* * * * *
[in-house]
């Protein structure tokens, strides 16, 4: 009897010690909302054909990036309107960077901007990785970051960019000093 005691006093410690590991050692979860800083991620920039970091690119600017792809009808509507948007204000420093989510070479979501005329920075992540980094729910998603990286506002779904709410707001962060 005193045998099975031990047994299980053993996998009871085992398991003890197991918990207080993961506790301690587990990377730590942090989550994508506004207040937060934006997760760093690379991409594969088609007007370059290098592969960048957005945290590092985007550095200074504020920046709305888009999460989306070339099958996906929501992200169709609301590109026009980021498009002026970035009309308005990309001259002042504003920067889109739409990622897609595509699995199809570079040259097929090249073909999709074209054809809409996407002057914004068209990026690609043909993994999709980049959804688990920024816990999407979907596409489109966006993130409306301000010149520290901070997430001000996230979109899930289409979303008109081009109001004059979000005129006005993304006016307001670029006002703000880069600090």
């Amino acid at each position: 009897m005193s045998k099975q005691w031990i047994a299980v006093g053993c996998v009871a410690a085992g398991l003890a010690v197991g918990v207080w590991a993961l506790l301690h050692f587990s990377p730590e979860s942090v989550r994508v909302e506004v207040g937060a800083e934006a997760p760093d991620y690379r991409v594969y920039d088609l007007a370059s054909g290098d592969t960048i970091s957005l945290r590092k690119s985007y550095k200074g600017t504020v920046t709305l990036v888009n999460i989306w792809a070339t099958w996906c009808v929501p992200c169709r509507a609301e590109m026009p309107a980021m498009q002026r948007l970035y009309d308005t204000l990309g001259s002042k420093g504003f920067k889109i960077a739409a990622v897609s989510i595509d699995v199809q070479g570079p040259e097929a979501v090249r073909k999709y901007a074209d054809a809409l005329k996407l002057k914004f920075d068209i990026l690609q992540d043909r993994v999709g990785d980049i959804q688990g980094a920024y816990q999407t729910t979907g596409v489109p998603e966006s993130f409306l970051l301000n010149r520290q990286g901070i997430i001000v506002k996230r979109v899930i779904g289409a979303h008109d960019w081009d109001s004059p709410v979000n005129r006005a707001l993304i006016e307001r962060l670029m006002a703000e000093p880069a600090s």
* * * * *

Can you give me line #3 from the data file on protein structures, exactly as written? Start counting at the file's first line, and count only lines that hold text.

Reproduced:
């Amino acid at each position: 009897m005193s045998k099975q005691w031990i047994a299980v006093g053993c996998v009871a410690a085992g398991l003890a010690v197991g918990v207080w590991a993961l506790l301690h050692f587990s990377p730590e979860s942090v989550r994508v909302e506004v207040g937060a800083e934006a997760p760093d991620y690379r991409v594969y920039d088609l007007a370059s054909g290098d592969t960048i970091s957005l945290r590092k690119s985007y550095k200074g600017t504020v920046t709305l990036v888009n999460i989306w792809a070339t099958w996906c009808v929501p992200c169709r509507a609301e590109m026009p309107a980021m498009q002026r948007l970035y009309d308005t204000l990309g001259s002042k420093g504003f920067k889109i960077a739409a990622v897609s989510i595509d699995v199809q070479g570079p040259e097929a979501v090249r073909k999709y901007a074209d054809a809409l005329k996407l002057k914004f920075d068209i990026l690609q992540d043909r993994v999709g990785d980049i959804q688990g980094a920024y816990q999407t729910t979907g596409v489109p998603e966006s993130f409306l970051l301000n010149r520290q990286g901070i997430i001000v506002k996230r979109v899930i779904g289409a979303h008109d960019w081009d109001s004059p709410v979000n005129r006005a707001l993304i006016e307001r962060l670029m006002a703000e000093p880069a600090s």